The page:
Aquino: Marcos’ Libingan burial a desecration
Former President Benigno Aquino III on Sunday described a burial of the dictator Ferdinand Marcos among heroes as a “desecration” of Libingan ng mga Bayani.
“The pro[burial] seems to be one group. The antiburial seems to be so many groups, and in a sense representing the whole political spectrum … I still cling to the hope that there are a lot, if not a very significant majority, who are against this burial and the desecration of Libingan ng mga Bayani,” Aquino said.
He briefly joined the crowd that gathered at the Lapu-Lapu Monument in Manila’s Rizal Park on Sunday night for the “Pray for 8” event—a prayer-cum-concert organized in the hopes that at least eight justices on the Supreme Court would vote granting the petitions to stop the Duterte administration from burying the late dictator at Libingan.
The burial of Marcos at Libingan in Taguig City was widely perceived as a concession by President Duterte to the dictator’s family, led by former Sen. Ferdinand “Bongbong” Marcos, Jr., a close friend and ally.
The Supreme Court is expected to vote today (Tuesday) on the petitions opposing the burial of Marcos there on the grounds that it would violate the laws that recognized Marcos as a despotic leader under whose regime thousands of Filipinos suffered and were stripped of their rights.
One law grants remuneration to the victims of human rights violations during the Maros regime.
Ilocos Norte Gov. Imee Marcos, a daughter of the late dictator, said on Monday that news reports predicting the votes of Supreme Court justices on the motion opposing the burial of Marcos at Libingan were “like lotto.”
Imee, who led a prayer vigil in front of the high court on Padre Faura Street in Manila, said it was best to wait for the decision, which was expected to be out today, instead of predicting numbers.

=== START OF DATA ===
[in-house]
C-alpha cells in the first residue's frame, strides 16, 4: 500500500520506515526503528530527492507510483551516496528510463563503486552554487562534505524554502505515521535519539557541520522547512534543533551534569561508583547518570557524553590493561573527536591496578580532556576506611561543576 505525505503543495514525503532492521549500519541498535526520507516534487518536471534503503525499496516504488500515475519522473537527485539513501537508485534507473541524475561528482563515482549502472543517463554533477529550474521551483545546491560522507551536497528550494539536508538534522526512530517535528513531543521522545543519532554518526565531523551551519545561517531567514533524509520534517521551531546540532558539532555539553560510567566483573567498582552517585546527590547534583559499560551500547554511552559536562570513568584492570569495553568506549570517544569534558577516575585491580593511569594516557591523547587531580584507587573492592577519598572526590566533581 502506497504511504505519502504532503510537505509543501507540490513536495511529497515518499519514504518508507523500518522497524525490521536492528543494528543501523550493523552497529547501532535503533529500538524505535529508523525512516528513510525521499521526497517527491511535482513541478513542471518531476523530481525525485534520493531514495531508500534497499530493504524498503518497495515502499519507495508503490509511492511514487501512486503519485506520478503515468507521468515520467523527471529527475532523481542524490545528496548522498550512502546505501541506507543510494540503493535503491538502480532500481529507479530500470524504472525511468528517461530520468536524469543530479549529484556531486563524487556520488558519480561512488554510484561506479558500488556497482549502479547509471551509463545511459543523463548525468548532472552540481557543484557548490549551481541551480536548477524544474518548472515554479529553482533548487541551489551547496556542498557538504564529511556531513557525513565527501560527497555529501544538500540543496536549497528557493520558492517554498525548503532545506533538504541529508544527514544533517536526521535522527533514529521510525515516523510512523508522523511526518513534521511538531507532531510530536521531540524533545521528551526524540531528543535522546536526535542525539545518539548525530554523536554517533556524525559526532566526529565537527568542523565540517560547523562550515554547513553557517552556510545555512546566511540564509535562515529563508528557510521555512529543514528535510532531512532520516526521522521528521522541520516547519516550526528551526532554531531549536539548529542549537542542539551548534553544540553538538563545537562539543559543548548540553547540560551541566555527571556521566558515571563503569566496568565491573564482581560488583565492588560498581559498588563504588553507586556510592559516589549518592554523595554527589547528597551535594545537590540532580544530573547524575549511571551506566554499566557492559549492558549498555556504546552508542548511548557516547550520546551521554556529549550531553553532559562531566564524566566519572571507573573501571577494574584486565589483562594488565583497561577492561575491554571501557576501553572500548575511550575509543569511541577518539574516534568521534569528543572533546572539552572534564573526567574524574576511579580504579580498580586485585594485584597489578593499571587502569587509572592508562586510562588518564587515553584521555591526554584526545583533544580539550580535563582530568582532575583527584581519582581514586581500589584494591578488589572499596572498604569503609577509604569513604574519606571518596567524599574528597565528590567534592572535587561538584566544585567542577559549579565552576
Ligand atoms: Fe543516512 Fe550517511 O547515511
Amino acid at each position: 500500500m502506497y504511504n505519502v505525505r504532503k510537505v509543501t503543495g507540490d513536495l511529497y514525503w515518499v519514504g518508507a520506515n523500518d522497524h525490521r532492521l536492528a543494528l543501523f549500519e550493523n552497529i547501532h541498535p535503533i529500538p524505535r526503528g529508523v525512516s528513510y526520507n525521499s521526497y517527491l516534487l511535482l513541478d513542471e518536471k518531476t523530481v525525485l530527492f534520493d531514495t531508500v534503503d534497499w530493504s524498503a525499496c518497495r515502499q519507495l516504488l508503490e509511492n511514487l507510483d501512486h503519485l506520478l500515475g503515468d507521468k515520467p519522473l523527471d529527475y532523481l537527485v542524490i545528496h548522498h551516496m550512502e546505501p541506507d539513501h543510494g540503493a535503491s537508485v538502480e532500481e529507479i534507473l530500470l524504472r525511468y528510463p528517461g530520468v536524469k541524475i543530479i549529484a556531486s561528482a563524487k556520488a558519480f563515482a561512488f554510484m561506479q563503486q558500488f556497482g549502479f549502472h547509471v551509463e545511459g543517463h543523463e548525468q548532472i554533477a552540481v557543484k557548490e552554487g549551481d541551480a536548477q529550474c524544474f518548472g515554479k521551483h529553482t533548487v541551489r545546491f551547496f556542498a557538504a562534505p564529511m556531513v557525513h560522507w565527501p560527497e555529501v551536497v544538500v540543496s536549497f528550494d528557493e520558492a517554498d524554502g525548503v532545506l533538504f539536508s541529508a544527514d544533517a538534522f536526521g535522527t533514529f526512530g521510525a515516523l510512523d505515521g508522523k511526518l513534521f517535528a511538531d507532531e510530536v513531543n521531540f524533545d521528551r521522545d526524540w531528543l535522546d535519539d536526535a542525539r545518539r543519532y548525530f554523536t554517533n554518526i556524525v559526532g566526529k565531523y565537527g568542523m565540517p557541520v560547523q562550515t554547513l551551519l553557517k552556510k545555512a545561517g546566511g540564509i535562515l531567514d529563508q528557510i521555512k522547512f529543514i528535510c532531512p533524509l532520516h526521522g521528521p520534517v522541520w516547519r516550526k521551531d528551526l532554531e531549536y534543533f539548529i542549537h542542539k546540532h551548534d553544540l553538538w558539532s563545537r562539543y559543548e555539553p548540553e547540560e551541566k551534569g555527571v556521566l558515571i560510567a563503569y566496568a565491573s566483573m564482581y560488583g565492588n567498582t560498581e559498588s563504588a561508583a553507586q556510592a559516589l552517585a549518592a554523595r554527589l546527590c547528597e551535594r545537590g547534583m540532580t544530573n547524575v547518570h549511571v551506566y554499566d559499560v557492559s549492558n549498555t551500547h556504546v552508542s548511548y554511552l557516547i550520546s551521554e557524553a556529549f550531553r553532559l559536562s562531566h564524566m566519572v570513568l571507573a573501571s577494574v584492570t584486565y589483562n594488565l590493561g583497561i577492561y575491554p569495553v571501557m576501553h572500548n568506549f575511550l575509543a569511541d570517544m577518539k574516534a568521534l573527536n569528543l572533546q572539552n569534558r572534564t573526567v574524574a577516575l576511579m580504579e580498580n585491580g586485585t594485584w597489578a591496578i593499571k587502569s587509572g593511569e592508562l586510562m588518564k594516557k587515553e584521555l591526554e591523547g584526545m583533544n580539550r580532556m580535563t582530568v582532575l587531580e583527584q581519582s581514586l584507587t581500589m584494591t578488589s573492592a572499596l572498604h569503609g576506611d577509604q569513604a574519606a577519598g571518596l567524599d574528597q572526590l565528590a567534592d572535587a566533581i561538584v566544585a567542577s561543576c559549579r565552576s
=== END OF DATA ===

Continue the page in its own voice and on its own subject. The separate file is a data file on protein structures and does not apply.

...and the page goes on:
Aquino said just like any other citizen, he was “awaiting the decision” of the Supreme Court. He declined to comment on rumors about how the justices would vote.
At present, Marcos’ preserved body is encased in a glass coffin and kept on public display at the Marcos Museum and Mausoleum in Batac, Ilocos Norte province.
The Marcos family has prepared a bronze coffin for his burial.
Marcos died in exile in Hawaii in 1989, three years after the 1986 Edsa People Power Revolution ended his two-decade rule.
His widow, Imelda, and his children were subsequently allowed to return home, where they have since regained political clout.
In 1993, then President Fidel Ramos allowed Marcos’ body to be brought home, on the condition that he would be buried in Ilocos Norte.
Share stories, dark period
Asked if the movement opposing a Marcos burial at Libingan would continue should the Supreme Court decide in favor of the Duterte administration, the former President said it was a question for the citizens who this time, “have decided to make their voices heard.”
Aquino, the only son of democracy icons Ninoy and Cory Aquino, reiterated that it was time for other martial law families to share their stories, one of the reasons he has mostly been silent on the Marcos burial issue.
The former President recalled that one of the “darkest periods” of martial law was the mock military trial of his father who faced trumped-up charges in the 1970s, expressing hope that such a kangaroo court would not happen in the country again.
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